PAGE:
Ernest Hemingway was once a 10-year-old boy, and he was already trying to write. In 1909, he was checking maps and learning about landmarks in Ireland and Scotland, because he wanted his story of a fictional journey to sound true.
This early workâ€”the earliest known example of the famous authorâ€™s fictionâ€”was recently rediscovered in a freezer bag, stashed inside an ammunition box, in the archive of a Hemingway family friend, The Telegraph reports.
In 1962 Hemingwayâ€™s fourth wife left â€œTobyâ€ Bruce, who had worked for Hemingway and become a friend, with a portion of the famous authorâ€™s archives. The materials left to Bruce were thought to be less important parts of Hemingwayâ€™s extensive papers, and they remained in the Bruce familyâ€™s care.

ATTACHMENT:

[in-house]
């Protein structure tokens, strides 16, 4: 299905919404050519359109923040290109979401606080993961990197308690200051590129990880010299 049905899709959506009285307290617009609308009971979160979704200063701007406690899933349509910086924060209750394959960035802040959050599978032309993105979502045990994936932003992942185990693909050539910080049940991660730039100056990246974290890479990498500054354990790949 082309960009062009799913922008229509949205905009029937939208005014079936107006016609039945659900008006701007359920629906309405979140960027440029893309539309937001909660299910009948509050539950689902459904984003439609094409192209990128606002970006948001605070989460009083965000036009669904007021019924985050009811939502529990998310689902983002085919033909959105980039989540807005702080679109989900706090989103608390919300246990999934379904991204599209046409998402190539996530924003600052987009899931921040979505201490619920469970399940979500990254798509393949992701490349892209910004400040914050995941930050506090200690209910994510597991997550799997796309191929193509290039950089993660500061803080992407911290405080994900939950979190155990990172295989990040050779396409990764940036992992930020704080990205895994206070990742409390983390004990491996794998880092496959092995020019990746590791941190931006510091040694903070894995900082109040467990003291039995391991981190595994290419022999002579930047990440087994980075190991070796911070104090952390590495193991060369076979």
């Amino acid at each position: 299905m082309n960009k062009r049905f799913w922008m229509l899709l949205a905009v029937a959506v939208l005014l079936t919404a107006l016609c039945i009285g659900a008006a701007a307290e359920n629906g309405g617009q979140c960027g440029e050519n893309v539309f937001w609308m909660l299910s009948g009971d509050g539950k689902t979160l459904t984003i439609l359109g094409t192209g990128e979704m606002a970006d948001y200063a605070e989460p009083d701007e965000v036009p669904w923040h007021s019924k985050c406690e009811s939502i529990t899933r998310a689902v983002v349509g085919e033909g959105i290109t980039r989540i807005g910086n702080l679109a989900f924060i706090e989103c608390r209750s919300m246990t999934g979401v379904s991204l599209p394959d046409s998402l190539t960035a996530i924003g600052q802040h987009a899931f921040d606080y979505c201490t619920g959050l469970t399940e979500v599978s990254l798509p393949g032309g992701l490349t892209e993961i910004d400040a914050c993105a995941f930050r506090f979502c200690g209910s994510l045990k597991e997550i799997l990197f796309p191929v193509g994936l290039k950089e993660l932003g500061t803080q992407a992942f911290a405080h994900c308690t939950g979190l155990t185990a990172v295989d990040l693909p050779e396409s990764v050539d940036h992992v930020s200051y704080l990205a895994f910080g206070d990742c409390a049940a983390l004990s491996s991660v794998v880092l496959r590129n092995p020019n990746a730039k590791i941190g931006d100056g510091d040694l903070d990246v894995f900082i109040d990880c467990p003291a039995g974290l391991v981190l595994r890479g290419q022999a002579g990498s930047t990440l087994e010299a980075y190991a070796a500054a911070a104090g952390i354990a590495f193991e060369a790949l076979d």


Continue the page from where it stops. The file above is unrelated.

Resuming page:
This past May, Sandra Spanier, a Penn State professor and editor of the Hemingway Letters Project, and the historian Brewster Chamberlin found the notebook containing young Hemingwayâ€™s story in the Bruce archive, The New York Times reports.
Spanier had come to Key West, Florida, in advance of the publication of volume four of The Letters of Ernest Hemingway, scheduled to come out this month. There will be 17 volumes in all, and this one covers 1929 to 1931. Spanier wanted to check that the book was not missing any letters from that period, and she and Chamberlin were going through the Bruce collection when they found the notebook.
â€œWe are going on a trip to Europe,â€ the story begins. â€œWe are going on the 20th Century Ltd. to NY City where we expect to take a boat to Europe.â€
The freezer bag was labeled â€œSeptember 8, 1909, EH diary to Europe.â€ Hemingway wrote the story as a diary and letters addressed to his parents, so itâ€™s not immediately clear that itâ€™s fiction. But Hemingway didnâ€™t reach Europe for the first time until later in his life and never made the exact trip described in the notebook. The details in the story about local landmarks and lore came from research alone.